The alternator works by charging up the battery to power the starter motor, ignition and all other electrical components, replacing the generator used in pre-1960s cars. If this fails, your car's electronics will follow. Replace yours with one of the options below.
If your car starts to die - the lights dim; the radio stops - chances are it's the alternator that's at fault, not the battery itself as people usually assume.
The alternator is located near the front of the engine and is driven by the crankshaft. The four components of the alternator are the stator, rotor, diode and voltage regulator. The rotor spins inside the stator, producing electricity, which is converted by the diode from AC to DC current to be used by the car's battery. The voltage regulator makes sure the current flowing to the battery does not get too high and 'cook' the battery.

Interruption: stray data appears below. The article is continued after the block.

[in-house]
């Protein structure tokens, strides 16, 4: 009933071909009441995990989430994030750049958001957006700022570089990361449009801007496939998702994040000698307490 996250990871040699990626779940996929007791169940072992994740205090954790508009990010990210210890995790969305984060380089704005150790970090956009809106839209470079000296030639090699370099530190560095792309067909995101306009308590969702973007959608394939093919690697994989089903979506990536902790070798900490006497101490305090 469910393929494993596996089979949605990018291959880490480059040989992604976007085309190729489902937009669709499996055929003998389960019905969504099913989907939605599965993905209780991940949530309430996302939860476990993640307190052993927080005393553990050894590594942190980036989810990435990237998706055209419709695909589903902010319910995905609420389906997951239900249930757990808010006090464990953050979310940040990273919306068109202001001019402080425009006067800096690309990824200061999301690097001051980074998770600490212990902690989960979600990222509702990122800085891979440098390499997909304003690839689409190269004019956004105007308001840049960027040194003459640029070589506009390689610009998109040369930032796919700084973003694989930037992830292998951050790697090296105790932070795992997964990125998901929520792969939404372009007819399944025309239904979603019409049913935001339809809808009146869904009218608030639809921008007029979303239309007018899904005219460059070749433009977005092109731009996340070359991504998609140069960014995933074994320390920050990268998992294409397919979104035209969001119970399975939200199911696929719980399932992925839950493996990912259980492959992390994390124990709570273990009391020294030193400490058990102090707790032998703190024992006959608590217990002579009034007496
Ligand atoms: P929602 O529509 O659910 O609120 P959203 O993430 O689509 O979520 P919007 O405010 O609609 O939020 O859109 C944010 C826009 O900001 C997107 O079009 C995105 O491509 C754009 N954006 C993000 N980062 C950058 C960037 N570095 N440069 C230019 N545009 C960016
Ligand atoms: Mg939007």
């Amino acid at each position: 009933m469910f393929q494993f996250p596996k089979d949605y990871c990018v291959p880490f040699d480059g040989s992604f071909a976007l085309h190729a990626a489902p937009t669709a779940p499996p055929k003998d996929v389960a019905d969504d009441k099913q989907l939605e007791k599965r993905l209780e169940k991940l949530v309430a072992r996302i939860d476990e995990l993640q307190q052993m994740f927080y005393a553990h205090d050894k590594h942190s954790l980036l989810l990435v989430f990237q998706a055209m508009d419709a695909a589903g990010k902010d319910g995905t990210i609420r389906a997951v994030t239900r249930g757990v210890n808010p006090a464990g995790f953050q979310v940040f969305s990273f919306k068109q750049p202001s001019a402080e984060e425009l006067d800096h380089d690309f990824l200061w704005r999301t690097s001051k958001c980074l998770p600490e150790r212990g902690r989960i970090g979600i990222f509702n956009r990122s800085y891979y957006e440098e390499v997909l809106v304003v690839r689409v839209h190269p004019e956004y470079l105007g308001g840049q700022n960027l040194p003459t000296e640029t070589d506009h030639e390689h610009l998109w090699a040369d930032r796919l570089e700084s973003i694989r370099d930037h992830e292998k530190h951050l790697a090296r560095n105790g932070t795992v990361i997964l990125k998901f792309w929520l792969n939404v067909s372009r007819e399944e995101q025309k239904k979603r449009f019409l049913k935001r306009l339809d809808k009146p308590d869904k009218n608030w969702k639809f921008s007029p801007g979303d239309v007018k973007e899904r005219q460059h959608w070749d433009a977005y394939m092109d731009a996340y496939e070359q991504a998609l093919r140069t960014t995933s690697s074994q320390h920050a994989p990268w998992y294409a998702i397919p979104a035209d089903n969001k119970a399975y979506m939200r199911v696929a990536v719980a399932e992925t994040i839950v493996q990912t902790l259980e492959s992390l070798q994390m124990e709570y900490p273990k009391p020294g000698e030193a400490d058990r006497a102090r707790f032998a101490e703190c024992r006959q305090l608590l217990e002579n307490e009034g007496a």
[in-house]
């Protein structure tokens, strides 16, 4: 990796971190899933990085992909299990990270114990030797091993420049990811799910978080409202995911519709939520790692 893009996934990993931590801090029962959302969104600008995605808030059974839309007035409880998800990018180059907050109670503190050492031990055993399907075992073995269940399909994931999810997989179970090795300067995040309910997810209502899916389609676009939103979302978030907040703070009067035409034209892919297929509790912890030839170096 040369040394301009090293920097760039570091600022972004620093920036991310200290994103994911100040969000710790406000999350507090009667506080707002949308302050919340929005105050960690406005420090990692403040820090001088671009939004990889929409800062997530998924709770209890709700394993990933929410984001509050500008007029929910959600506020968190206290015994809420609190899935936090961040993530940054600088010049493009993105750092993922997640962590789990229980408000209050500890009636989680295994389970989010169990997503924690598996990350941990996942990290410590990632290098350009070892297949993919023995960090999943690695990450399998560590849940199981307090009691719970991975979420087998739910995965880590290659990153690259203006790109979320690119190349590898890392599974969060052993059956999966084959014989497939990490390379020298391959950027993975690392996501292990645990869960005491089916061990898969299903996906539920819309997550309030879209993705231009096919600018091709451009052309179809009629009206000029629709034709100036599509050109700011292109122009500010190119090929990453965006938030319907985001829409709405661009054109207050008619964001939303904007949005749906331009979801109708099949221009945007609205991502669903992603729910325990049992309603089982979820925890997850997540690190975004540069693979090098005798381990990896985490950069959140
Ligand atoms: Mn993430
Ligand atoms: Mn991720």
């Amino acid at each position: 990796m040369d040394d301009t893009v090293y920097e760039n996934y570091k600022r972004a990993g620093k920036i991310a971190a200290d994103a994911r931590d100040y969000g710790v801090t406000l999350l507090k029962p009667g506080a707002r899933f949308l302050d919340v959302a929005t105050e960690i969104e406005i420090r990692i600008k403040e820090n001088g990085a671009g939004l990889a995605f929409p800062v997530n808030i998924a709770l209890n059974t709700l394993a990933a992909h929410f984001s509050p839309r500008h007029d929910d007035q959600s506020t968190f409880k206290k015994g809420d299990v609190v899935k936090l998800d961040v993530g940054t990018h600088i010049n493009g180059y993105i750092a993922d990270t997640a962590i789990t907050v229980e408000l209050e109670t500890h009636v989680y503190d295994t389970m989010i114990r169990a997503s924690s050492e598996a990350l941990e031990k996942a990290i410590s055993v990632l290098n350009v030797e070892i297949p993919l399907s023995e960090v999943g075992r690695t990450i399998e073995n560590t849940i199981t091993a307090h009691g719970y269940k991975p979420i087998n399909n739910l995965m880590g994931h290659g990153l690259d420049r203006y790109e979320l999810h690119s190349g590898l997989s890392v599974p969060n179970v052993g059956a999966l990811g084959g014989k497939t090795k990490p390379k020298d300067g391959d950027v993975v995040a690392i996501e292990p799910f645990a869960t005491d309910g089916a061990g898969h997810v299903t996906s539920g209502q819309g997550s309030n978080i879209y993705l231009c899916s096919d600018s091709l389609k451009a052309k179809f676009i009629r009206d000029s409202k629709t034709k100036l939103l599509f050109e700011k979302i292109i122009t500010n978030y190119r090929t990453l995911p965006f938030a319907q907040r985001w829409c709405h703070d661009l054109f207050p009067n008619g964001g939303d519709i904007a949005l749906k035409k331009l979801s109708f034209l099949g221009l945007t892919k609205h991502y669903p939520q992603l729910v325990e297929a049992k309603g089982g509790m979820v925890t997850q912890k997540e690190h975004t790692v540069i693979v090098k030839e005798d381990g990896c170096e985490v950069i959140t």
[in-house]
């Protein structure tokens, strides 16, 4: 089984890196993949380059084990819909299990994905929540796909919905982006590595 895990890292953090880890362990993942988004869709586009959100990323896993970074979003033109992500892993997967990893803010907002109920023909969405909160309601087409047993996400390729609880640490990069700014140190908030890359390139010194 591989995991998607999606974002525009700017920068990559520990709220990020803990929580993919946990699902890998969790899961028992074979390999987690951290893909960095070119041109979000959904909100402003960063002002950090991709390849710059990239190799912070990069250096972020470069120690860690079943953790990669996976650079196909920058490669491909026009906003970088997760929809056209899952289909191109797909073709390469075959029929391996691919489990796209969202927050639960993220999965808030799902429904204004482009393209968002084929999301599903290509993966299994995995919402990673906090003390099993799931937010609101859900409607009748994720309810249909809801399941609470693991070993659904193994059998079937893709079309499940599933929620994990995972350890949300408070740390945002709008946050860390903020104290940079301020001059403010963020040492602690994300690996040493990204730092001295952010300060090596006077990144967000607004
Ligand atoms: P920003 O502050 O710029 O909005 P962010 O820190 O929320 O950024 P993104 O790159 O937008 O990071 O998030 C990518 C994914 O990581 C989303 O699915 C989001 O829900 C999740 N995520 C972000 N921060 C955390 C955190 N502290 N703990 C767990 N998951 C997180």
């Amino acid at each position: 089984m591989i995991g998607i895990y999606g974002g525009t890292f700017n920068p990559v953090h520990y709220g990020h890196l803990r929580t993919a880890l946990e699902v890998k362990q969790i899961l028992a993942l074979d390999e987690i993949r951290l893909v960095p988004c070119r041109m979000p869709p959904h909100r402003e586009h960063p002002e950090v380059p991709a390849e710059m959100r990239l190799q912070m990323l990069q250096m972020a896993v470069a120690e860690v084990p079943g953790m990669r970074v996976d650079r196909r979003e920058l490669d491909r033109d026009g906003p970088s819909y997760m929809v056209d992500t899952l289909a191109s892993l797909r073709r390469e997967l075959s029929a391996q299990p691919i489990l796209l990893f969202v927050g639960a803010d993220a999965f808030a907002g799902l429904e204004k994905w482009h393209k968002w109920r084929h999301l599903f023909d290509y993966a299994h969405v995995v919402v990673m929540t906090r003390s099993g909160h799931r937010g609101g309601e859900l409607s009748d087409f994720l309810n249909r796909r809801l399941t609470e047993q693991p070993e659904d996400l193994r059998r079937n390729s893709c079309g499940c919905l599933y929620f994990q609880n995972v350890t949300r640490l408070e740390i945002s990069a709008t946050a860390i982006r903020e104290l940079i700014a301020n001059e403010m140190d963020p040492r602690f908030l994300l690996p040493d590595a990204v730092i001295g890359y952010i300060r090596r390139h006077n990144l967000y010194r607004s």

If the charging voltage is too low in the alternator, the charging system could fail, causing the car to break down. Factors that might affect the charging voltage are drained batteries or worn/loose cables. It's always best to check out the whole charging system - battery, voltage regulator and alternator - if power fails. If it turns out you need to replace the alternator, we have a large range of high-quality products at good prices to suit your needs.